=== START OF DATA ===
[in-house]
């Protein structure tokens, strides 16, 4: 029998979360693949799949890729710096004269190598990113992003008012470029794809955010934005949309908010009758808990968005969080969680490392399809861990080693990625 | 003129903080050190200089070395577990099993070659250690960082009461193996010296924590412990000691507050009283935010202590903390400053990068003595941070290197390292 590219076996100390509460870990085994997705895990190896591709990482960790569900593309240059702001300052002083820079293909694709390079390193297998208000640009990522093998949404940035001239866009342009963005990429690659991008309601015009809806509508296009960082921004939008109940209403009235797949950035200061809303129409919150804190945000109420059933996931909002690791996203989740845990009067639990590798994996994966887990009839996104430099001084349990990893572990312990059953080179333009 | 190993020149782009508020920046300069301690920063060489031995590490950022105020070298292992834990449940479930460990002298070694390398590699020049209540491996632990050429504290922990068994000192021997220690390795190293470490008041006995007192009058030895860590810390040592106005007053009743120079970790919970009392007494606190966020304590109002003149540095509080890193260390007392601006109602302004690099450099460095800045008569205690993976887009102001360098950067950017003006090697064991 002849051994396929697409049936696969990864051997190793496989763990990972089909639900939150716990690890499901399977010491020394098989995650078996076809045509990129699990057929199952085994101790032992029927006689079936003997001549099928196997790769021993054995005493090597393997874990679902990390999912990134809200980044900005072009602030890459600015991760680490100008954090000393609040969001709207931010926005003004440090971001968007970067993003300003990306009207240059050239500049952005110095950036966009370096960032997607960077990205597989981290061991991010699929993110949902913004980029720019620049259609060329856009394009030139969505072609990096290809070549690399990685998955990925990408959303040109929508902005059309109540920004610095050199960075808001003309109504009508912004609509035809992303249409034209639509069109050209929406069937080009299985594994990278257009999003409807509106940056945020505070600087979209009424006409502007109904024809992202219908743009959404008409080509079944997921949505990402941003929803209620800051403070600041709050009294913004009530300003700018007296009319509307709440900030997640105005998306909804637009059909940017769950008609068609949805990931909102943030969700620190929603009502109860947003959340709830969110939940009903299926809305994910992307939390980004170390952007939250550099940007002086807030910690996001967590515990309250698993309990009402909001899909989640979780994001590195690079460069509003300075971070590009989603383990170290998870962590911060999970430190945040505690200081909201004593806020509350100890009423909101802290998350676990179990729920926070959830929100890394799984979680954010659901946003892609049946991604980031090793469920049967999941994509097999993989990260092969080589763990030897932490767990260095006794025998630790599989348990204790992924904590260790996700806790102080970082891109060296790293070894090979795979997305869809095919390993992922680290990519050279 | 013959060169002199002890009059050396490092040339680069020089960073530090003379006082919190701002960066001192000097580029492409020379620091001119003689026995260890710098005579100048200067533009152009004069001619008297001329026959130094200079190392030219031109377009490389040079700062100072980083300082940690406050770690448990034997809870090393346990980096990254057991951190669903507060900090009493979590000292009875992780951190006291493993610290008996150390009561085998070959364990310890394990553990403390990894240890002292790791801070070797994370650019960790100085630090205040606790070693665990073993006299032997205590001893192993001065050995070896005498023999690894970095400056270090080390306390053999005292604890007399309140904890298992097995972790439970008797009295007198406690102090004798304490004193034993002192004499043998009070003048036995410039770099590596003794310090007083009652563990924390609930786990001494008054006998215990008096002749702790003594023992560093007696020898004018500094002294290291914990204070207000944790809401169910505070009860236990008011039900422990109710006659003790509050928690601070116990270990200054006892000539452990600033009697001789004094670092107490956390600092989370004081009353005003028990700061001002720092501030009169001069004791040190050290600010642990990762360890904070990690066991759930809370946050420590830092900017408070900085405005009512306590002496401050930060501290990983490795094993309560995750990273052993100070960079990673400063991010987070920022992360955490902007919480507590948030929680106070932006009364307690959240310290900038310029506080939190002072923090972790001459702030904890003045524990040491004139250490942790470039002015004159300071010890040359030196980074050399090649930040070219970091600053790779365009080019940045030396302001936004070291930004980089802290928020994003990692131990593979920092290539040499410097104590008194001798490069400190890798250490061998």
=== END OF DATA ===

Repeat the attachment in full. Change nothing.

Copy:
[in-house]
């Protein structure tokens, strides 16, 4: 029998979360693949799949890729710096004269190598990113992003008012470029794809955010934005949309908010009758808990968005969080969680490392399809861990080693990625 | 003129903080050190200089070395577990099993070659250690960082009461193996010296924590412990000691507050009283935010202590903390400053990068003595941070290197390292 590219076996100390509460870990085994997705895990190896591709990482960790569900593309240059702001300052002083820079293909694709390079390193297998208000640009990522093998949404940035001239866009342009963005990429690659991008309601015009809806509508296009960082921004939008109940209403009235797949950035200061809303129409919150804190945000109420059933996931909002690791996203989740845990009067639990590798994996994966887990009839996104430099001084349990990893572990312990059953080179333009 | 190993020149782009508020920046300069301690920063060489031995590490950022105020070298292992834990449940479930460990002298070694390398590699020049209540491996632990050429504290922990068994000192021997220690390795190293470490008041006995007192009058030895860590810390040592106005007053009743120079970790919970009392007494606190966020304590109002003149540095509080890193260390007392601006109602302004690099450099460095800045008569205690993976887009102001360098950067950017003006090697064991 002849051994396929697409049936696969990864051997190793496989763990990972089909639900939150716990690890499901399977010491020394098989995650078996076809045509990129699990057929199952085994101790032992029927006689079936003997001549099928196997790769021993054995005493090597393997874990679902990390999912990134809200980044900005072009602030890459600015991760680490100008954090000393609040969001709207931010926005003004440090971001968007970067993003300003990306009207240059050239500049952005110095950036966009370096960032997607960077990205597989981290061991991010699929993110949902913004980029720019620049259609060329856009394009030139969505072609990096290809070549690399990685998955990925990408959303040109929508902005059309109540920004610095050199960075808001003309109504009508912004609509035809992303249409034209639509069109050209929406069937080009299985594994990278257009999003409807509106940056945020505070600087979209009424006409502007109904024809992202219908743009959404008409080509079944997921949505990402941003929803209620800051403070600041709050009294913004009530300003700018007296009319509307709440900030997640105005998306909804637009059909940017769950008609068609949805990931909102943030969700620190929603009502109860947003959340709830969110939940009903299926809305994910992307939390980004170390952007939250550099940007002086807030910690996001967590515990309250698993309990009402909001899909989640979780994001590195690079460069509003300075971070590009989603383990170290998870962590911060999970430190945040505690200081909201004593806020509350100890009423909101802290998350676990179990729920926070959830929100890394799984979680954010659901946003892609049946991604980031090793469920049967999941994509097999993989990260092969080589763990030897932490767990260095006794025998630790599989348990204790992924904590260790996700806790102080970082891109060296790293070894090979795979997305869809095919390993992922680290990519050279 | 013959060169002199002890009059050396490092040339680069020089960073530090003379006082919190701002960066001192000097580029492409020379620091001119003689026995260890710098005579100048200067533009152009004069001619008297001329026959130094200079190392030219031109377009490389040079700062100072980083300082940690406050770690448990034997809870090393346990980096990254057991951190669903507060900090009493979590000292009875992780951190006291493993610290008996150390009561085998070959364990310890394990553990403390990894240890002292790791801070070797994370650019960790100085630090205040606790070693665990073993006299032997205590001893192993001065050995070896005498023999690894970095400056270090080390306390053999005292604890007399309140904890298992097995972790439970008797009295007198406690102090004798304490004193034993002192004499043998009070003048036995410039770099590596003794310090007083009652563990924390609930786990001494008054006998215990008096002749702790003594023992560093007696020898004018500094002294290291914990204070207000944790809401169910505070009860236990008011039900422990109710006659003790509050928690601070116990270990200054006892000539452990600033009697001789004094670092107490956390600092989370004081009353005003028990700061001002720092501030009169001069004791040190050290600010642990990762360890904070990690066991759930809370946050420590830092900017408070900085405005009512306590002496401050930060501290990983490795094993309560995750990273052993100070960079990673400063991010987070920022992360955490902007919480507590948030929680106070932006009364307690959240310290900038310029506080939190002072923090972790001459702030904890003045524990040491004139250490942790470039002015004159300071010890040359030196980074050399090649930040070219970091600053790779365009080019940045030396302001936004070291930004980089802290928020994003990692131990593979920092290539040499410097104590008194001798490069400190890798250490061998």